33. ^ Beres, Damon (9 December 2014). "Obama Writes His First Line Of Code". The Huffington Post. Retrieved 12 January 2015. 
  34. ^ Empson, Rip (December 26, 2013). "Code.org: 2 Weeks And 600M+ Lines Of Code Later, 20M Students Have Learned An "Hour Of Code"". TechCrunch. Retrieved January 8, 2014. 
  35. ^ Jennifer Fenn Lefferts (December 29, 2013). "Preview of writing code for future". Boston Globe. Retrieved January 8, 2014. 
  36. ^ Morrison, Nick (December 27, 2013). "Teach Kids How To Code And You Give Them A Skill For Life". Forbes. Retrieved January 8, 2014. 
  37. ^ Mike Cassidy (October 14, 2013). "Mark Zuckerberg, Bill Gates, Jack Dorsey, Susan Wojcicki, Reid Hoffman and John Doerr Back Code.org Effort to Teach Computer Science in Every School in the Country". Oakland Tribune.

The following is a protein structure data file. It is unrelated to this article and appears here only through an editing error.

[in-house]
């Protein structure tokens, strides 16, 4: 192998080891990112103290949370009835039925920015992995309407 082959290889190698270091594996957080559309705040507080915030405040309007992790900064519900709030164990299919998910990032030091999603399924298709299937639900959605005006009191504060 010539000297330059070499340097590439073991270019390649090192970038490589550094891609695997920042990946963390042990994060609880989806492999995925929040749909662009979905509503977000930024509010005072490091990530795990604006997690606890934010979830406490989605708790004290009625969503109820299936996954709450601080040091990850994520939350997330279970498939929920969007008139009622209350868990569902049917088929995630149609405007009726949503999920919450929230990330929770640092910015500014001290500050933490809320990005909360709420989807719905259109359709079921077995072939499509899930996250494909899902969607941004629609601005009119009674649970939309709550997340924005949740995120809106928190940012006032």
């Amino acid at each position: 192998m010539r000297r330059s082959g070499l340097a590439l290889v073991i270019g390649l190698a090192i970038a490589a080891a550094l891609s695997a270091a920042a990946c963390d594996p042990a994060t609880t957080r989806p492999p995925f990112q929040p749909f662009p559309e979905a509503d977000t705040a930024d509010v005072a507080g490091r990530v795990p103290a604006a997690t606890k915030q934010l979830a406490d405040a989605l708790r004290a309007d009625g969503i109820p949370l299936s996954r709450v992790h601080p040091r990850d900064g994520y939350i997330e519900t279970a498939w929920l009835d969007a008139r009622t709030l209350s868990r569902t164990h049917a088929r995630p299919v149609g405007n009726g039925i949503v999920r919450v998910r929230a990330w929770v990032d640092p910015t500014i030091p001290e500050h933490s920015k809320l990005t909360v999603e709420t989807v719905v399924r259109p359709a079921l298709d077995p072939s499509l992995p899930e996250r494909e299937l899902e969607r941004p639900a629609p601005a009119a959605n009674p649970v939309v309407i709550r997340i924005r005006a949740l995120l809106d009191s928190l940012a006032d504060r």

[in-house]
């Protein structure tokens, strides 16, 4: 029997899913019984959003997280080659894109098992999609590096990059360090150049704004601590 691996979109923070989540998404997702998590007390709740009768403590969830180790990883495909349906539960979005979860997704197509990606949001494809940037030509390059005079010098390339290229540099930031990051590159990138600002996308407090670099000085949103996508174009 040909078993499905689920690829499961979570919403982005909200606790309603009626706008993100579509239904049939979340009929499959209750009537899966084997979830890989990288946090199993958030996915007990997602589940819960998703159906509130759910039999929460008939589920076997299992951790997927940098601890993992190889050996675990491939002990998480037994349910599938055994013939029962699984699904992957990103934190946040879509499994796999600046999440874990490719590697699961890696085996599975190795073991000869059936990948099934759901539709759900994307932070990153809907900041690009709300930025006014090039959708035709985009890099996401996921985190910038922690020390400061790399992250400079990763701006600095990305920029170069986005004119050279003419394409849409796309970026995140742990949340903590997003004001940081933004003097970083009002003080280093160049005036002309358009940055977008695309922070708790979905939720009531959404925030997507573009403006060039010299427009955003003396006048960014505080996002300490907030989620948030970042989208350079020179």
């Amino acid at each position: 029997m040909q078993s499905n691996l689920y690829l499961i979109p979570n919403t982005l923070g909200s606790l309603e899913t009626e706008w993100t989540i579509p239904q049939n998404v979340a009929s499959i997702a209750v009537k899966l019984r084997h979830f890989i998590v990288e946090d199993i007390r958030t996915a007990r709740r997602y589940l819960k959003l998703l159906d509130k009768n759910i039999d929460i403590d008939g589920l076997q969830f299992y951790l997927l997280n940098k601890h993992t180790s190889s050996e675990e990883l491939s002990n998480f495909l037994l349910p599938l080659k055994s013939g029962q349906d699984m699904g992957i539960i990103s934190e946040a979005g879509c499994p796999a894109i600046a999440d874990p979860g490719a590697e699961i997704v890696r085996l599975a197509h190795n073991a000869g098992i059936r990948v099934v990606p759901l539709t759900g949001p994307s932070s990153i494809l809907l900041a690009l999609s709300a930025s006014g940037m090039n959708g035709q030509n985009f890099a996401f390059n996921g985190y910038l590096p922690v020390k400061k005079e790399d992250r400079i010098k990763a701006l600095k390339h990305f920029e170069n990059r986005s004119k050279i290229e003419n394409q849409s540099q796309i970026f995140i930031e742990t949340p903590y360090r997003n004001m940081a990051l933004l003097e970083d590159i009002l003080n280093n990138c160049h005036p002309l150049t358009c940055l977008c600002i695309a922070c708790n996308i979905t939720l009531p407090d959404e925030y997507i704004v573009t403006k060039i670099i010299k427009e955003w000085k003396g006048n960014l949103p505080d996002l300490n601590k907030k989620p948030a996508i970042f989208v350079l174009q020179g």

38. ^ Samantha Hurst (November 6, 2014). "Hour of Code Breaks Indiegogo Most Funded Record Thanks to Facebook’s Zuckerberg & Gates & Co.". Crowdfundraiser. 
  39. ^ Jeff Elder. "Tech Companies Hope to Introduce Coding to 100 Million Students". WSJ. 
  40. ^ "Class Action". NBC Bay Area. 
  41. ^ "Learn to code at Apple stores across the world". Telegraph.co.uk. 5 December 2014. 
  42. ^ Carrie Morgridge (2015). Every Gift Matters: How Your Passion Can Change the World. Greenleaf Book Group. p. 90. 
  43. ^ KIA KOKALITCHEVA (April 24, 2014). "Code.org gets serious, launches computer science programs in 30 public school districts". VentureBeat. 
  44. ^ Jessice Guynn (September 10, 2015). "Code.org trains 15,000 teachers in computer science". USA Today. 
  45. ^ TAYLOR SOPER (June 3, 2015). "Code.org inks 11 new partnerships to help expand computer science education". Geek Wire.